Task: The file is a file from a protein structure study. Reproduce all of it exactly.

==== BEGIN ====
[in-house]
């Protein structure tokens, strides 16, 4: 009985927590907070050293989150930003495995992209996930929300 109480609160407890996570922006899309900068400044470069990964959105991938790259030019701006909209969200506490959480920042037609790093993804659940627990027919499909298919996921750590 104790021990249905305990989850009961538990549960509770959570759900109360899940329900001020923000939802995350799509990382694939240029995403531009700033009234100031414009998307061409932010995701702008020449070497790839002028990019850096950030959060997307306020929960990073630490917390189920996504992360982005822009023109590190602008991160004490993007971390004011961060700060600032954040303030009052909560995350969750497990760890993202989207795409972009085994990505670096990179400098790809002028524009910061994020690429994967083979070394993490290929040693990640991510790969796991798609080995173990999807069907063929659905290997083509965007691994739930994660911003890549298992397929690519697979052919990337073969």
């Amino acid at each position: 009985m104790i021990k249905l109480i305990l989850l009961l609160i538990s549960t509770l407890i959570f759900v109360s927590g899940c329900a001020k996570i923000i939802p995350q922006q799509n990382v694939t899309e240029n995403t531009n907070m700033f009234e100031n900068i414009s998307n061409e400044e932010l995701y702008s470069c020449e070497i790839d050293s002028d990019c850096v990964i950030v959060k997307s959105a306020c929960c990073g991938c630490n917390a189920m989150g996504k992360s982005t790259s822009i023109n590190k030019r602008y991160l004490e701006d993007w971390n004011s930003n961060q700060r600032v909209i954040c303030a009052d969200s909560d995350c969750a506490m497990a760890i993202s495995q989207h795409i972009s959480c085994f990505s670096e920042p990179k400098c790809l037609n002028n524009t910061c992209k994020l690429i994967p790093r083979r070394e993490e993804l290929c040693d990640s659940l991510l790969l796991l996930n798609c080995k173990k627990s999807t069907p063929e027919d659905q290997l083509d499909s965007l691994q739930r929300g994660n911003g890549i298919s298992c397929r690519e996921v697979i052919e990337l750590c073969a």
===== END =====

[in-house]
């Protein structure tokens, strides 16, 4: 009985927590907070050293989150930003495995992209996930929300 109480609160407890996570922006899309900068400044470069990964959105991938790259030019701006909209969200506490959480920042037609790093993804659940627990027919499909298919996921750590 104790021990249905305990989850009961538990549960509770959570759900109360899940329900001020923000939802995350799509990382694939240029995403531009700033009234100031414009998307061409932010995701702008020449070497790839002028990019850096950030959060997307306020929960990073630490917390189920996504992360982005822009023109590190602008991160004490993007971390004011961060700060600032954040303030009052909560995350969750497990760890993202989207795409972009085994990505670096990179400098790809002028524009910061994020690429994967083979070394993490290929040693990640991510790969796991798609080995173990999807069907063929659905290997083509965007691994739930994660911003890549298992397929690519697979052919990337073969």
């Amino acid at each position: 009985m104790i021990k249905l109480i305990l989850l009961l609160i538990s549960t509770l407890i959570f759900v109360s927590g899940c329900a001020k996570i923000i939802p995350q922006q799509n990382v694939t899309e240029n995403t531009n907070m700033f009234e100031n900068i414009s998307n061409e400044e932010l995701y702008s470069c020449e070497i790839d050293s002028d990019c850096v990964i950030v959060k997307s959105a306020c929960c990073g991938c630490n917390a189920m989150g996504k992360s982005t790259s822009i023109n590190k030019r602008y991160l004490e701006d993007w971390n004011s930003n961060q700060r600032v909209i954040c303030a009052d969200s909560d995350c969750a506490m497990a760890i993202s495995q989207h795409i972009s959480c085994f990505s670096e920042p990179k400098c790809l037609n002028n524009t910061c992209k994020l690429i994967p790093r083979r070394e993490e993804l290929c040693d990640s659940l991510l790969l796991l996930n798609c080995k173990k627990s999807t069907p063929e027919d659905q290997l083509d499909s965007l691994q739930r929300g994660n911003g890549i298919s298992c397929r690519e996921v697979i052919e990337l750590c073969a």